Lessons Learned The Hard Way

They say people can’t change . . . much. But if we make enough small changes it can mean a big shift in how we think and act. As I look back at how I approached things ten, twenty, and (gulp) thirty years ago I cringe, but I am where I am because I tried some things (which didn’t work) and adapted. Here’s three examples.

• Trust Yourself
When giving a speech the worst thing you can do is to try and memorize it (or read it). The first time I did a showcase speech to create a demo video I knew it would be a permanent reminder of a temporary moment, and I wanted it to be perfect. I wrote my speech, memorized it (at least I thought I did), and then delivered it . . . in a stiff, rote, and forced way. (I can’t watch the video today without wanting to find every copy and destroy it.)

So my answer was to use notes to refer to when I spoke (sort of like a crutch.) It was better, but still not the best way to connect with an audience. On a flight to a speech the airline lost my luggage and my notes. I was forced to speak from memory and from the heart and I received a standing ovation. Needless to say I never wrote out another speech, tried to memorize it, or used notes ever again.

• Let Go of the Outcome
I’ve said this many times before but writer’s block(procrastination) is simply fear. One of the fears a person faces is being judged by what they write (or anything else they produce). To make sure I did the best I could to win approval I researched my books to the point where it was a form of procrastination. I spent months learning e-v-e-r-y-t-h-i-n-g there was to know about a topic. Then I was overwhelmed with information, which created more anxiety.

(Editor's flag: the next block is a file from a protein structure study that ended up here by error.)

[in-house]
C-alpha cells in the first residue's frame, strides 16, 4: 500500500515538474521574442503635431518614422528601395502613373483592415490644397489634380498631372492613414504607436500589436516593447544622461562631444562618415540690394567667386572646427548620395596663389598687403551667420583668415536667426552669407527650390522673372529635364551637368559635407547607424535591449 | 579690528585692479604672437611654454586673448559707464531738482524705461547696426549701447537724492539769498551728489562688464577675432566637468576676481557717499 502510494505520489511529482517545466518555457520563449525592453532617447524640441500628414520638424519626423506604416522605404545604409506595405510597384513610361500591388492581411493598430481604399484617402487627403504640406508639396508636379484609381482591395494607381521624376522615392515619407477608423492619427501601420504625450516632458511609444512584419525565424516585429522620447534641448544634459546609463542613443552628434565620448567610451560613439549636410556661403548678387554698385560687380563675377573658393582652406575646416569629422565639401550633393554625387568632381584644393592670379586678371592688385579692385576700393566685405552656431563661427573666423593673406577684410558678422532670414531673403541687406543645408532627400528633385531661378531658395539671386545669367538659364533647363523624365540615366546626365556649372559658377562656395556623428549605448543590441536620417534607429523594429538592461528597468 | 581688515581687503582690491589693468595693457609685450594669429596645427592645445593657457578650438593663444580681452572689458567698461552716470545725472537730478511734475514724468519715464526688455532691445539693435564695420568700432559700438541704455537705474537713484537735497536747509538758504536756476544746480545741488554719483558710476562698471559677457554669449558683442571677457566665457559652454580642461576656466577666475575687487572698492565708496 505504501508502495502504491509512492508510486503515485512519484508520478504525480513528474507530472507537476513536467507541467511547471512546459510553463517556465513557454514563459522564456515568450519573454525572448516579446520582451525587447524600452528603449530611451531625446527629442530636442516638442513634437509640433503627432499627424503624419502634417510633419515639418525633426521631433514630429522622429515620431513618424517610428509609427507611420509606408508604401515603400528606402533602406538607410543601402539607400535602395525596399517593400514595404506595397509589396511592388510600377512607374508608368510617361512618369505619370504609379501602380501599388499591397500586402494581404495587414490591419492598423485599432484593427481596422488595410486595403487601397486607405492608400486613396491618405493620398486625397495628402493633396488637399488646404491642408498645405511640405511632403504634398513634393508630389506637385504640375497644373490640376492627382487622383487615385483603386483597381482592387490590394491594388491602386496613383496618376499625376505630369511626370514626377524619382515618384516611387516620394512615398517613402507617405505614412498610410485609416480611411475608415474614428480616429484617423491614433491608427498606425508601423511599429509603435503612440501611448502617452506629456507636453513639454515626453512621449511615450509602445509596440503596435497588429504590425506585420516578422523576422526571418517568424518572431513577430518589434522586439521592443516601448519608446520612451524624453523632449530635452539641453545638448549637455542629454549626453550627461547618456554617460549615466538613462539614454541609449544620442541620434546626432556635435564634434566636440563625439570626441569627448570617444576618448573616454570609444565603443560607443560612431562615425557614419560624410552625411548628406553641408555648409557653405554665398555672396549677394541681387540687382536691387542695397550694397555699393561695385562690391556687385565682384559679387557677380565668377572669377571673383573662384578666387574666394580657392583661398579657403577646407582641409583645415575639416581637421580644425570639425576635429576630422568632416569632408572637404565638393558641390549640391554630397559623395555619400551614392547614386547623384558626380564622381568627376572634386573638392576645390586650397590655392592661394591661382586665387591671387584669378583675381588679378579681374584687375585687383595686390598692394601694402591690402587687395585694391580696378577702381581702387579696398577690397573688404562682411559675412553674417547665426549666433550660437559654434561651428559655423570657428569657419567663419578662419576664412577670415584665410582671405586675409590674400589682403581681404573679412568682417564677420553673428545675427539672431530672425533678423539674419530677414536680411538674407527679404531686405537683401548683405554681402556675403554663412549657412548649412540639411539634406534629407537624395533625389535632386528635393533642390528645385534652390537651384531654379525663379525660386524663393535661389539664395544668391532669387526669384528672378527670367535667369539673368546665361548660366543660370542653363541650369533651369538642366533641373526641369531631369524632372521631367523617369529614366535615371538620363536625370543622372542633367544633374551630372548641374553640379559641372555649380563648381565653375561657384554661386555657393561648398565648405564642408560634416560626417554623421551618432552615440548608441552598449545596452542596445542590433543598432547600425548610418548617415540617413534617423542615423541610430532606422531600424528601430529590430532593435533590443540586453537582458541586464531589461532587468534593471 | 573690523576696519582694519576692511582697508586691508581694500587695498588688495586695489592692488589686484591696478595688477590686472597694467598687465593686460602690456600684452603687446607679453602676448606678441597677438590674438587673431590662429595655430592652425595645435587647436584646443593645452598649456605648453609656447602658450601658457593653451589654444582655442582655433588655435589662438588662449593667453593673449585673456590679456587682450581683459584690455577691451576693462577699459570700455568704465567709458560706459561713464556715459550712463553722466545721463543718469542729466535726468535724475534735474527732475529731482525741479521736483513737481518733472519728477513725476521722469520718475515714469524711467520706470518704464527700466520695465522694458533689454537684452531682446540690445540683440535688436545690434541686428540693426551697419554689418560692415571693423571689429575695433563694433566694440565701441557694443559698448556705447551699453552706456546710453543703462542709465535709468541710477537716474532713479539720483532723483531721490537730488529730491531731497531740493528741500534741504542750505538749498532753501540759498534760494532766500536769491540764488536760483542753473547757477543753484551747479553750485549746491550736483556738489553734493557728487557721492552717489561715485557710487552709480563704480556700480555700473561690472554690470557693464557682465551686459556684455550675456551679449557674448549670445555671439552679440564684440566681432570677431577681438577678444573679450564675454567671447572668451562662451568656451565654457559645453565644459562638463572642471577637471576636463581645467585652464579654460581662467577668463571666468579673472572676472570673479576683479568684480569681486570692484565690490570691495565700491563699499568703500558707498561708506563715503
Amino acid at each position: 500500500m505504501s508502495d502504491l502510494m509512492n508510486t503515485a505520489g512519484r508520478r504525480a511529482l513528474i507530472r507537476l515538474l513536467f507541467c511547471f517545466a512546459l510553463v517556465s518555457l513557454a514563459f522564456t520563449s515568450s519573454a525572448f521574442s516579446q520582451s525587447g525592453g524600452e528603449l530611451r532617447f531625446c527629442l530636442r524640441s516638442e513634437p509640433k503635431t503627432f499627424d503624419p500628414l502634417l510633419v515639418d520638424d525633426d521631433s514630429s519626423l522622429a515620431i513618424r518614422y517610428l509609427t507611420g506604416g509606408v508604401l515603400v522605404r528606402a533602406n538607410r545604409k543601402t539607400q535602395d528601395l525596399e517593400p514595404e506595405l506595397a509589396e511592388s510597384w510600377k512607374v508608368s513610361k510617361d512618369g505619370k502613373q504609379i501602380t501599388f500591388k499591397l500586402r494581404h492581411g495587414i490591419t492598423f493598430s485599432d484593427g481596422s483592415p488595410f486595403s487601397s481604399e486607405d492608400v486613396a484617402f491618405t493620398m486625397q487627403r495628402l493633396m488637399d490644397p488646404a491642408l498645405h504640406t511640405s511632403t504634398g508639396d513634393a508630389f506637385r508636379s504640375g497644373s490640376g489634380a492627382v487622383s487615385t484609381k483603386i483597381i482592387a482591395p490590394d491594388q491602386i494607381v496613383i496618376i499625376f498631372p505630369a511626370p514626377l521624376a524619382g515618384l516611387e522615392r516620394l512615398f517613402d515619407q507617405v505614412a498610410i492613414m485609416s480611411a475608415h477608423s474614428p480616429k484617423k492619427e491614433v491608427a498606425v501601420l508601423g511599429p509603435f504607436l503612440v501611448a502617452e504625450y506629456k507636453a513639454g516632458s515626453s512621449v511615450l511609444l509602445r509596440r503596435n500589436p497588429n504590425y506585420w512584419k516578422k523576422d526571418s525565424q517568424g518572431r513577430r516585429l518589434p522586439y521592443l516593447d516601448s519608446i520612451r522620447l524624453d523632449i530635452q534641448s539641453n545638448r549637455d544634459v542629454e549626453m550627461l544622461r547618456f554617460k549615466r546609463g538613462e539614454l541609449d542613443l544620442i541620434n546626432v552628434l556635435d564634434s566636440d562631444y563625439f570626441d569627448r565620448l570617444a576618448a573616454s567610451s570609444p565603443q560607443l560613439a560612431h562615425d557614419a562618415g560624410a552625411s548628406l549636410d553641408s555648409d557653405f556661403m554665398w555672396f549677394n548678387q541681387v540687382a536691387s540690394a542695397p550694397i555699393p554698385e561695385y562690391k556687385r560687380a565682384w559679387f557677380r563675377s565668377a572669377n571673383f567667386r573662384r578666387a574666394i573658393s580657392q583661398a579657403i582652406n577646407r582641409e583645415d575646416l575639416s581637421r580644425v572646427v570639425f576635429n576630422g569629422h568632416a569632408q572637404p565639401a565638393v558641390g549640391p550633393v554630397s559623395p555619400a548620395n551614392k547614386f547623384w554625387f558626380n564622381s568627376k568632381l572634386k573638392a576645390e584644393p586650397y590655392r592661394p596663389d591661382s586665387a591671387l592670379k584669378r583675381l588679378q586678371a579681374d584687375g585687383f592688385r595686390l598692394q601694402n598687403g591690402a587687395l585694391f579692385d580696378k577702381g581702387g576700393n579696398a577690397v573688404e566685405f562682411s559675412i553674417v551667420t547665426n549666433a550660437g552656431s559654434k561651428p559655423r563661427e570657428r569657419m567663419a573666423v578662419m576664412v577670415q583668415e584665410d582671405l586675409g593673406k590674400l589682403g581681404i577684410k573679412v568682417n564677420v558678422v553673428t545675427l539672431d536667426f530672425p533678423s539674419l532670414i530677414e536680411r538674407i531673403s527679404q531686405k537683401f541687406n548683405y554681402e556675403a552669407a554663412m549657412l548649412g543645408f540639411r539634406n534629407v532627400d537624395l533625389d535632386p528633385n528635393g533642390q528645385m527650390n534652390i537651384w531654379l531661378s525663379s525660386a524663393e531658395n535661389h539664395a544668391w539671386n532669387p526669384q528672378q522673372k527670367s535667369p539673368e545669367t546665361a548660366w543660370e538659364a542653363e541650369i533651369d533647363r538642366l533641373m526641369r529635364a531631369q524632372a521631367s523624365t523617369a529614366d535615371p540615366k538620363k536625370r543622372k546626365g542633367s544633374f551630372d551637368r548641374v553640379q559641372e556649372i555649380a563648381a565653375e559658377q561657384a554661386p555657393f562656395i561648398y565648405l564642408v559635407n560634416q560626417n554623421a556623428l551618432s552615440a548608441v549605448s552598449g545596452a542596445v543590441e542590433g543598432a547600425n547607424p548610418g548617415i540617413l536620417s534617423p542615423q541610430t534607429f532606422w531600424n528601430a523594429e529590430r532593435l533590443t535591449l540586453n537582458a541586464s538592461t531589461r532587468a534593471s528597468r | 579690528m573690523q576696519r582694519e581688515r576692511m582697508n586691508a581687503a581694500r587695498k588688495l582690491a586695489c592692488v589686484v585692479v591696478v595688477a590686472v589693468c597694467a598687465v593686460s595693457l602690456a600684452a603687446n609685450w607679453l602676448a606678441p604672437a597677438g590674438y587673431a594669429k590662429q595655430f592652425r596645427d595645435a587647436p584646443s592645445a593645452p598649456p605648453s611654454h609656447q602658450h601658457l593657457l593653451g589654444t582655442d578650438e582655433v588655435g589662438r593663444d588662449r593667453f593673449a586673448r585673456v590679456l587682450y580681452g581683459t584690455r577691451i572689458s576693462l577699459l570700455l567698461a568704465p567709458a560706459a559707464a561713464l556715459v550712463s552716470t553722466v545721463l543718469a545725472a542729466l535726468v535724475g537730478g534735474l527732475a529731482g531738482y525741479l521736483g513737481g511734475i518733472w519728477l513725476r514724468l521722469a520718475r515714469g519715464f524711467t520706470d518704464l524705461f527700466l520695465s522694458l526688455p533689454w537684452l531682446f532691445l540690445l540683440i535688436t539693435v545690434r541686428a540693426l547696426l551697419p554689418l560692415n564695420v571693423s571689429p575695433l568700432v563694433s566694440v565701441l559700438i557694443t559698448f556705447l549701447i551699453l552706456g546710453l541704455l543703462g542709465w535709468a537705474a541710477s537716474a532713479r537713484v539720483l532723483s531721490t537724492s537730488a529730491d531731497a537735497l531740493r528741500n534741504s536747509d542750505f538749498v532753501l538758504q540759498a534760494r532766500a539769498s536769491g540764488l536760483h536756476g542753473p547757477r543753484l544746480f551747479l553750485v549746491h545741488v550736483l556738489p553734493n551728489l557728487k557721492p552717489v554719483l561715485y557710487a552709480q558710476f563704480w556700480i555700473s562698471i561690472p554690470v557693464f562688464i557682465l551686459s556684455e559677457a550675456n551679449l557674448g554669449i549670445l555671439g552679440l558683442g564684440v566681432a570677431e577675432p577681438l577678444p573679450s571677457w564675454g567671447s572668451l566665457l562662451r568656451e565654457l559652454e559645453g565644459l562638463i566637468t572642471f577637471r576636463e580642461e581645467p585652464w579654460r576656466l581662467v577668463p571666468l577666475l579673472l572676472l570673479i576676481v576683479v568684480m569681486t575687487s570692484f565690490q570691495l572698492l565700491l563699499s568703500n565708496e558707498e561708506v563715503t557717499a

The solution was to set limits (time, pages, books, websites) I would use and then let go of the rest. It was hard at first thinking that maybe I missed something. (I later realized nobody else would know or care.) I also wrote for the reader (or course) but I also let go of things that didn’t “wow” me. It was a filter since I was a lot like the reader. Finally, I stopped taking such copious notes (that I would never reread anyway) and instead used index cards and only wrote down key words or important facts.

  • Details Do Matter

I wanted to be known for speed. I prided myself on being the first to turn in a proposal, respond to a request, or act on a lead. They say, “Speed kills,” and they are correct. So many times in my rush to reply I would miss something and look like an idiot. I also would jump to conclusions or say or write something in my response I would later regret–having thought it through with my head and not my heart (Read: Emotional). There is a long list of examples where haste made waste for me.

Taking your time to craft correspondence and calling back or texting after letting something sink in isn’t always a luxury–but sometimes it’s still a necessity. I still try to be as fast as possible by sending a quick note but also asking for (a little) more time to carefully and thoroughly review an important request. Not everything requires due diligence, and for those things that do, I just get it done as fast as I can. But the important stuff where details do matter, I would prefer to pause, ponder, and put together the best possible response rather than jump to conclusions and make mistakes.

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Lessons Learned The Hard Way

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